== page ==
Here’s an easy way to warm your pool that’s efficient, low-cost, safe, and actually enhances the beauty of the pool. The Lily Pad pool warmer doesn’t need to be removed to swim, sweep, or vacuum, and it meets new requirements in water conservation areas to keep at least half of a pool’s surface covered.

Best of all, the Lily Pad pool warmer can be made by anyone who’s just a bit handy with tools. It’s made of hula hoops, with black polyethylene film stretched over them to actually warm the water they come in contact with.

The Attractive Solution

The Lily Pad pool warmer uses black (low albedo) polyethylene film stretched over hula hoops. The film is in contact with the water, so it captures and transmits most of the sun’s incoming radiation directly into the pool, warming the surface of the water. Calorimetric tests have shown that at high noon, a single Lily Pad will transmit more than 500 BTU per hour.

As a bonus, this solution is highly attractive. Since it doesn’t need to cover the entire pool, it gives the appearance of a dynamic sculpture as the pads nudge each other and form constantly varying patterns across the surface.

To swim, it’s not necessary to remove the pads. Half the pool area is open, and the bow wave ahead of a swimmer causes the pads to float aside. If you want to open the entire area for swimming, the pads can be removed in less than 5 minutes. And they can be seasonally stored in the boxes in which the hula hoops are shipped. My experience has shown that it’s also not necessary to remove the pads for sweeping or vacuuming the pool.

Project Steps

Mod the soldering iron.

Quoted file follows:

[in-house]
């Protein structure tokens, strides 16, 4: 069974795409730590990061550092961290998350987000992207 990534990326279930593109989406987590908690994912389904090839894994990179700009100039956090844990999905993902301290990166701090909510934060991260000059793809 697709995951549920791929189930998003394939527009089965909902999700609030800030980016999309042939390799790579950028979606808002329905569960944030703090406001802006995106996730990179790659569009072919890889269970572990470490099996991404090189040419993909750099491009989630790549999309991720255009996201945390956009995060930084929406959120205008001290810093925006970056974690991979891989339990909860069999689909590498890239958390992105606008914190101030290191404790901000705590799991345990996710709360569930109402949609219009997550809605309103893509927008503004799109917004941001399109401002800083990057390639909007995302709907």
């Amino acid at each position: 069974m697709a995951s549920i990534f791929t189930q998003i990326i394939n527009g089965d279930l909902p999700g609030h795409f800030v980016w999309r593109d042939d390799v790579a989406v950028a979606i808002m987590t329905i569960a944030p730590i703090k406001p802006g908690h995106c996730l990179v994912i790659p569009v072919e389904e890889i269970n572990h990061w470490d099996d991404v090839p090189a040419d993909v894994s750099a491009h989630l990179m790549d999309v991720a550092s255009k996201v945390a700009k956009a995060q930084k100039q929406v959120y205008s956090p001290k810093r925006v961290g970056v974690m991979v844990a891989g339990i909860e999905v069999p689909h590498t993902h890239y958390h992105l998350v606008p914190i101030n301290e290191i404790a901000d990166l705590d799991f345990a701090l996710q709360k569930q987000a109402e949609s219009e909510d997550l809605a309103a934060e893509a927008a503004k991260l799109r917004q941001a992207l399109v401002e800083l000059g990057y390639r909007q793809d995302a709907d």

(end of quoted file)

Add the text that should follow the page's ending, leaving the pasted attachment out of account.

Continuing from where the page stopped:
Polyethylene film can be easily spot-welded to hula hoops made of the same material, by using a slightly modified soldering iron.

Add a simple guide to your iron so that it self-guides along a spot-welding path that’s uniform around the entire hoop. To do this, just add a bar that extends 1½” past the tip of the soldering iron. Clamp the small metal bar onto the barrel of the soldering iron, using a scrap of metal as a spacer between, so that the guide stands 2″ away from the iron’s tip (half the width of a hula hoop). Use small hose clamps to secure the guide.

After you’ve made the guide, grind the tip of the soldering iron to a flat surface of about 1″ diameter.

Build a jig for assembly.

Since an average pool may require 50 or more Lily Pads, it’s handy to build a simple jig for quicker assembly. Made of common materials, the jig is just a long handle and a rotating circular platform that holds the hula hoop securely while you spot-weld the polyethylene film to it.

Cut a disc of plywood or other flat, sturdy material that’s 30″ in diameter (or the diameter of your hoops). This is your turntable. Drill a ½” hole in the center.

Center a hula hoop on top of the disc, and mark a circle on the disc along the inner edge of the hoop (about ¾” in from the edge).

Hammer in brads along the inner circle you drew, spacing them evenly about 10″ apart.

Lay the three 2×4s flat. Drill a ½” hole in the center of each 8″ length, and a ½” hole centered 4″ from the end of the 6′ length.

Take the 6-footer, stack the two 8-inchers on top, and lay the turntable on top of that, aligning all the holes. Attach them all with the carriage bolt.

Prepare the black plastic and the hoops.